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Data Breach! Millions of credit card numbers stolen from popular fast food chain

Data Breach! Millions of credit card numbers stolen from popular fast food chain
© Brian Legate | Dreamstime

Cybercriminals have been extremely active lately. Nearly 143 million Americans are still dealing with Equifax's data breach, which means you're most likely impacted. If so, click here to find out what you need to do with your Social Security number immediately.

Even though the Equifax breach was so substantial, we can't take our eye off the ball and stop paying attention to other attacks. We've just learned of a massive data breach at one of the country's most popular chain restaurants and your finances could be at risk.

Has your financial information been stolen?

We're talking about the popular fast-food chain, Sonic Drive-In. There are about 3,600 Sonic locations across 45 states in the U.S.

KrebsOnSecurity recently discovered about 5 million stolen credit and debit card numbers for sale on the Dark Web. A common thread with many of the stolen cards is they were recently used to make purchases at different Sonic locations. The company later confirmed that it had recently seen unusual security activity with its point-of-sale (POS) system.

The company told Krebs, "Our credit card processor informed us last week of unusual activity regarding credit cards used at SONIC. The security of our guests' information is very important to SONIC. We are working to understand the nature and scope of this issue, as we know how important this is to our guests. We immediately engaged third-party forensic experts and law enforcement when we heard from our processor. While law enforcement limits the information we can share, we will communicate additional information as we are able."

At this time, the company does not know how many or which of its locations have been impacted by the breach. It's also unclear if other companies were part of the breach.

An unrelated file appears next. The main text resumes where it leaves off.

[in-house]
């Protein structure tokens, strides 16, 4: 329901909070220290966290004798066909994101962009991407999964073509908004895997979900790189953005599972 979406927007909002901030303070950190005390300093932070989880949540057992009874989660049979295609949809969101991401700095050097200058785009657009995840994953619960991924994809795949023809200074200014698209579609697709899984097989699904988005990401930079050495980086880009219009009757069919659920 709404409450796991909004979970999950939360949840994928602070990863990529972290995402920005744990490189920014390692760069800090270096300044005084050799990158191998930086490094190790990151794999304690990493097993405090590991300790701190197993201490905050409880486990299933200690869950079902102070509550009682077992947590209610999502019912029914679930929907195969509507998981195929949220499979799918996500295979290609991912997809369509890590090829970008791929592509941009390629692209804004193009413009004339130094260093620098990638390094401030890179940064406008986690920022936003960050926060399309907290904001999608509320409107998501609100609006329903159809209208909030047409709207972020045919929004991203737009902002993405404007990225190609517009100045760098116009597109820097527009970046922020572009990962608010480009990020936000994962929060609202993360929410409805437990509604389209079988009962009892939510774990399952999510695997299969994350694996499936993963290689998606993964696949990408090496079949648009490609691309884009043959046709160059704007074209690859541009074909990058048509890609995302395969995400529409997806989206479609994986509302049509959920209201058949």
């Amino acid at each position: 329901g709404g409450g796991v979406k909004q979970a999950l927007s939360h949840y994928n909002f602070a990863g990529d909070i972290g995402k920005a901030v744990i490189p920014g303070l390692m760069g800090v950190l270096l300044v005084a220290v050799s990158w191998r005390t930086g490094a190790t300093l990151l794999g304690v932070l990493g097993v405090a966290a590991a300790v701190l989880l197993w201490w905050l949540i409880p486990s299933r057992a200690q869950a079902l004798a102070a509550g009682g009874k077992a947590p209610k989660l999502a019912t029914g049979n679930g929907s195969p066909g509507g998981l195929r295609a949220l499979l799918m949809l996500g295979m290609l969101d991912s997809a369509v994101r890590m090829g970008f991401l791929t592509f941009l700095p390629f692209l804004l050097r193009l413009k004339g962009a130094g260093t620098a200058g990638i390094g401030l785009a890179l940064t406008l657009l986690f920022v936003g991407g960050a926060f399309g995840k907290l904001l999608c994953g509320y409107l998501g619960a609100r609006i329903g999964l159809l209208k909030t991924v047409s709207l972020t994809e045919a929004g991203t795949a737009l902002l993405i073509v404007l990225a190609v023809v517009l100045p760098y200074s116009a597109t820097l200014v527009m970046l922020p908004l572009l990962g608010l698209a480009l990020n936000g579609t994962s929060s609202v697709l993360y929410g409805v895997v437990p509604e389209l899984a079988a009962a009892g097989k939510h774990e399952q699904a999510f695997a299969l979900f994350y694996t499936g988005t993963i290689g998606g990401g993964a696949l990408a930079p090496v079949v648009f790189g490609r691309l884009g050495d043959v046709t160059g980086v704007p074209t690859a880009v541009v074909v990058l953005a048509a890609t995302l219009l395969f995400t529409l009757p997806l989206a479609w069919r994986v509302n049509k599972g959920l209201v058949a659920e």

What you need to do following this breach

Anytime there is a massive data breach, there are steps that you need to take to make sure your information is secure. Now that we know millions of credit and debit card numbers have been exposed, take the following actions:

Keep an eye on your bank accounts 

You should already be frequently checking your bank statements, looking for suspicious activity. It's even more critical when credit and debit card information has been exposed through a data breach. If you see anything that seems strange, report it immediately. It's the best way to keep your financial accounts safe.

Set up two-factor authentication 

Two-factor authentication, also known as two-step verification, means that to log into your account, you need two ways to prove you are who you say you are. It's like the DMV or bank asking for two forms of ID. This is an extra layer of security that will help keep your accounts safe. Click here to learn how to set up two-factor authentication.

Investigate your email address 

This is a critical step and it will only take a few seconds of your time. You need to find out if your credentials are part of any recent data breach. The best way to find out if you're impacted is with the Have I Been Pwned website. 

It's an easy-to-use site with a database of information that hackers and malicious programs have released publicly. It monitors hacker sites and collects new data every five to 10 minutes about the latest breaches. You can even set up alerts to be notified if your email address is impacted in the future. Click here to find out if your email address has been compromised.

Change your password

Whenever you hear news of a data breach, it's a good idea to change your account passwords. This is especially true if you use the same credentials for multiple websites. If your credentials are stolen from a breach, criminals can test them on other sites to log into those accounts as well. Read this article to help you create hack-proof passwords.

Beware of phishing scams 

Scammers will try and piggyback on data breaches like this. They will create phishing emails, pretending to be from the affected company, hoping to get victims to click on malicious links that could lead to more problems. You need to familiarize yourself with what phishing scams look like so you can avoid falling victim to one. Take our phishing IQ test to see if you can spot a fake email.

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Source: Consumerist
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